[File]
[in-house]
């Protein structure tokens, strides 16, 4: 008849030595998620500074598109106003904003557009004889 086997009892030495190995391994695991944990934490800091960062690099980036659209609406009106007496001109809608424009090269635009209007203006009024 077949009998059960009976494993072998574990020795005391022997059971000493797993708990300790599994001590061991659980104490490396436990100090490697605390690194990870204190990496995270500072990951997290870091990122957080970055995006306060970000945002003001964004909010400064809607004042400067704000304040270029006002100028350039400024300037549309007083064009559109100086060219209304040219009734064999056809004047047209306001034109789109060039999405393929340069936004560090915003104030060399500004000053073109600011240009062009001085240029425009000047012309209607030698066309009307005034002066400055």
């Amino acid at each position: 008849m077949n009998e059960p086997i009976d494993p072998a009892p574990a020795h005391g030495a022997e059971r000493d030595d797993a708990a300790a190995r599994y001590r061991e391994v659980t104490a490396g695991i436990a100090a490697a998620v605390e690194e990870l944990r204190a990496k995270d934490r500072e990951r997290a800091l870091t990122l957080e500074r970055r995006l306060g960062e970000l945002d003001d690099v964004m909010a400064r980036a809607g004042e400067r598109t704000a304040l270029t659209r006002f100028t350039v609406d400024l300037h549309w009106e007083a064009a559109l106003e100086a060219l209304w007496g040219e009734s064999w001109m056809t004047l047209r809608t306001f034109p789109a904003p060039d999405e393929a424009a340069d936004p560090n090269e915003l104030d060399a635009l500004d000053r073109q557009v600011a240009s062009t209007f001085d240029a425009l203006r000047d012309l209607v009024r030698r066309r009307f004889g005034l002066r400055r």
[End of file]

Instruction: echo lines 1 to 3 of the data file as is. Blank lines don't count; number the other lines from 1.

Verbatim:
[in-house]
């Protein structure tokens, strides 16, 4: 008849030595998620500074598109106003904003557009004889 086997009892030495190995391994695991944990934490800091960062690099980036659209609406009106007496001109809608424009090269635009209007203006009024 077949009998059960009976494993072998574990020795005391022997059971000493797993708990300790599994001590061991659980104490490396436990100090490697605390690194990870204190990496995270500072990951997290870091990122957080970055995006306060970000945002003001964004909010400064809607004042400067704000304040270029006002100028350039400024300037549309007083064009559109100086060219209304040219009734064999056809004047047209306001034109789109060039999405393929340069936004560090915003104030060399500004000053073109600011240009062009001085240029425009000047012309209607030698066309009307005034002066400055």
């Amino acid at each position: 008849m077949n009998e059960p086997i009976d494993p072998a009892p574990a020795h005391g030495a022997e059971r000493d030595d797993a708990a300790a190995r599994y001590r061991e391994v659980t104490a490396g695991i436990a100090a490697a998620v605390e690194e990870l944990r204190a990496k995270d934490r500072e990951r997290a800091l870091t990122l957080e500074r970055r995006l306060g960062e970000l945002d003001d690099v964004m909010a400064r980036a809607g004042e400067r598109t704000a304040l270029t659209r006002f100028t350039v609406d400024l300037h549309w009106e007083a064009a559109l106003e100086a060219l209304w007496g040219e009734s064999w001109m056809t004047l047209r809608t306001f034109p789109a904003p060039d999405e393929a424009a340069d936004p560090n090269e915003l104030d060399a635009l500004d000053r073109q557009v600011a240009s062009t209007f001085d240029a425009l203006r000047d012309l209607v009024r030698r066309r009307f004889g005034l002066r400055r």